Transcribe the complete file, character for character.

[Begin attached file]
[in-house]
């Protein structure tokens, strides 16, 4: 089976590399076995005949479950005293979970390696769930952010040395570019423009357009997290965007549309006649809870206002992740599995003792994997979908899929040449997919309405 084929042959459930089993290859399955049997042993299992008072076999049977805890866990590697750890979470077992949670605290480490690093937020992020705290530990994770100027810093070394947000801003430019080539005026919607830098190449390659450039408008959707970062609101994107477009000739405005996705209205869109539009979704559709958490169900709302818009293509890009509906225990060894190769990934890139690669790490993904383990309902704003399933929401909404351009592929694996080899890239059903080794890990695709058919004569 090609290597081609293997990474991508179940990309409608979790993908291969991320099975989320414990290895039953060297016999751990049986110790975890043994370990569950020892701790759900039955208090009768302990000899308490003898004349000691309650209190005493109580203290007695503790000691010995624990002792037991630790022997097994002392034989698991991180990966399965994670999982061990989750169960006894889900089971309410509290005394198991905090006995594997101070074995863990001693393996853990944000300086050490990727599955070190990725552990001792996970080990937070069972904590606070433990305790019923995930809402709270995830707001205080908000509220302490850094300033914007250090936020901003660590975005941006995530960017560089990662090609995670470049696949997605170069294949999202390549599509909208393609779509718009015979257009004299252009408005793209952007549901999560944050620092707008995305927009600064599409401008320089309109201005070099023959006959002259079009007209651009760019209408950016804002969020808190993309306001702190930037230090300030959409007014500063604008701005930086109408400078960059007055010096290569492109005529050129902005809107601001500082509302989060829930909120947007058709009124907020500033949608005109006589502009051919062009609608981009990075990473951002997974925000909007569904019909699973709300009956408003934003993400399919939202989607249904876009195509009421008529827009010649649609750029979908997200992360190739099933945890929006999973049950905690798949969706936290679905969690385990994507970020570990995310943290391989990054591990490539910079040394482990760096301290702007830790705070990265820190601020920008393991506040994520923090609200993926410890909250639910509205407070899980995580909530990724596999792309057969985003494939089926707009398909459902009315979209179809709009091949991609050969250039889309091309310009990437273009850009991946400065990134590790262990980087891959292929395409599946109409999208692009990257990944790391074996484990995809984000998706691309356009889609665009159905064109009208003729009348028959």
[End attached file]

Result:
[in-house]
């Protein structure tokens, strides 16, 4: 089976590399076995005949479950005293979970390696769930952010040395570019423009357009997290965007549309006649809870206002992740599995003792994997979908899929040449997919309405 084929042959459930089993290859399955049997042993299992008072076999049977805890866990590697750890979470077992949670605290480490690093937020992020705290530990994770100027810093070394947000801003430019080539005026919607830098190449390659450039408008959707970062609101994107477009000739405005996705209205869109539009979704559709958490169900709302818009293509890009509906225990060894190769990934890139690669790490993904383990309902704003399933929401909404351009592929694996080899890239059903080794890990695709058919004569 090609290597081609293997990474991508179940990309409608979790993908291969991320099975989320414990290895039953060297016999751990049986110790975890043994370990569950020892701790759900039955208090009768302990000899308490003898004349000691309650209190005493109580203290007695503790000691010995624990002792037991630790022997097994002392034989698991991180990966399965994670999982061990989750169960006894889900089971309410509290005394198991905090006995594997101070074995863990001693393996853990944000300086050490990727599955070190990725552990001792996970080990937070069972904590606070433990305790019923995930809402709270995830707001205080908000509220302490850094300033914007250090936020901003660590975005941006995530960017560089990662090609995670470049696949997605170069294949999202390549599509909208393609779509718009015979257009004299252009408005793209952007549901999560944050620092707008995305927009600064599409401008320089309109201005070099023959006959002259079009007209651009760019209408950016804002969020808190993309306001702190930037230090300030959409007014500063604008701005930086109408400078960059007055010096290569492109005529050129902005809107601001500082509302989060829930909120947007058709009124907020500033949608005109006589502009051919062009609608981009990075990473951002997974925000909007569904019909699973709300009956408003934003993400399919939202989607249904876009195509009421008529827009010649649609750029979908997200992360190739099933945890929006999973049950905690798949969706936290679905969690385990994507970020570990995310943290391989990054591990490539910079040394482990760096301290702007830790705070990265820190601020920008393991506040994520923090609200993926410890909250639910509205407070899980995580909530990724596999792309057969985003494939089926707009398909459902009315979209179809709009091949991609050969250039889309091309310009990437273009850009991946400065990134590790262990980087891959292929395409599946109409999208692009990257990944790391074996484990995809984000998706691309356009889609665009159905064109009208003729009348028959």